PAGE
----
“I asked Santa to bring me a chemistry set this year,” I told my third-grade best friend at Hilltop Elementary School in rural Colerain, Ohio, a few weeks before Christmas 1966.
He, the suave-beyond-his-8-years buddy who lived over the hill from me on Sharon Road, flashed a quizzical look but remained silent.
“What, you think I’m too little for a chemistry set, don’t you?” retorted I, who also fancied Superman and Davy Crockett outfits that year and more than a few new Matchbox cars.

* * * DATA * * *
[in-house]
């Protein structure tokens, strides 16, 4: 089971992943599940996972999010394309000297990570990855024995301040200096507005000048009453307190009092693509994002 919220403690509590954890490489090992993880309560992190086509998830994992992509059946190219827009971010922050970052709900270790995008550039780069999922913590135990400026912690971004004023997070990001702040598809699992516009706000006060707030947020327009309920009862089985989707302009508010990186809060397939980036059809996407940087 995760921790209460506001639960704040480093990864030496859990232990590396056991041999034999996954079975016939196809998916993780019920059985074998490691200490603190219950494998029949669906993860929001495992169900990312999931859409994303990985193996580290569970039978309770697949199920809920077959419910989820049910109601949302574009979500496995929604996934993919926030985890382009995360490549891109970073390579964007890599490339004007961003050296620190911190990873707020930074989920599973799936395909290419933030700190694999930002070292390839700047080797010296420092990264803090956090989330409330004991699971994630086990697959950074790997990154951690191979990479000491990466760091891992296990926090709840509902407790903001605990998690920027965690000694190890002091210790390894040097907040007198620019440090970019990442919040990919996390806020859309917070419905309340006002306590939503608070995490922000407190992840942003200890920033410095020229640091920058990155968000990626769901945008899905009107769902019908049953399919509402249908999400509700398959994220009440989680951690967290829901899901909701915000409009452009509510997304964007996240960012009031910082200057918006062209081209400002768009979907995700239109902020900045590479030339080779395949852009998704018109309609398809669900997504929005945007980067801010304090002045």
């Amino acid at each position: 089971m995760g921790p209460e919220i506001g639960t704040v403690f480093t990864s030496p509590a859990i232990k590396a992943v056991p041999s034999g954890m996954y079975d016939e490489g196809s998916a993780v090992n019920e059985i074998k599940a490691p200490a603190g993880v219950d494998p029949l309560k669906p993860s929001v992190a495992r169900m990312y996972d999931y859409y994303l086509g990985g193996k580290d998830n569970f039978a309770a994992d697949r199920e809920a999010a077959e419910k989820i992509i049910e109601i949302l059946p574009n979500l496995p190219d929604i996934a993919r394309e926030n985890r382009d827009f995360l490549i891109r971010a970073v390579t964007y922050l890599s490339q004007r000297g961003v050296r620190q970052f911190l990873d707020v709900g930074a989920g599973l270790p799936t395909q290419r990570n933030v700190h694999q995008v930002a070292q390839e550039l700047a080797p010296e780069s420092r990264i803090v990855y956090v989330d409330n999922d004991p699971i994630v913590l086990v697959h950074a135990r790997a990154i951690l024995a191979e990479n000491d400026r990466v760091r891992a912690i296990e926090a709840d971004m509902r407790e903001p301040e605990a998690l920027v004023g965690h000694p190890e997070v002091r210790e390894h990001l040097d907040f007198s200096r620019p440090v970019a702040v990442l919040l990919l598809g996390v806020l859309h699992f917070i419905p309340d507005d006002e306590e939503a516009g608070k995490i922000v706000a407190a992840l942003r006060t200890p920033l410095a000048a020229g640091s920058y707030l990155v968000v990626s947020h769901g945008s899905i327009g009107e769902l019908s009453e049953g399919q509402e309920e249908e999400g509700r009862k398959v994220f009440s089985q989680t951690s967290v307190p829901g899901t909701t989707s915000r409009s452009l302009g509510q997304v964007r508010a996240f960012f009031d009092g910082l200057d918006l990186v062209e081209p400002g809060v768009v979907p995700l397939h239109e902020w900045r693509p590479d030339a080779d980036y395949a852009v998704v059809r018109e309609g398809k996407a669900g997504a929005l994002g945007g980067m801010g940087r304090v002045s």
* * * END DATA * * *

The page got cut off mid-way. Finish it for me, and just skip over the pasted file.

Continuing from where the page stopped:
“No, I want one, too,” he said, confessing his equal admiration for the Skil Craft set (but only in the trifold metal case, mind you) that I had found in a catalog. His voice trailed off as he measured carefully in his young mind what his developing reason would force him to blurt out next:
“You don’t still believe in Santa Claus, do you?” he asked, getting to the nub of the rub, throwing the niceties of the season (if not my very belief foundation) out the window of the classroom, freshly decorated with paper chains, their links made of alternating green and red construction paper.
“Of course I do,” I shot back, with just enough lack of conviction to give me wiggle room if — somehow, some way, O Holy Night — he happened to be right.
“So, who do you think brings all those presents?” I asked, in a tone that was a combination of bluff-calling and…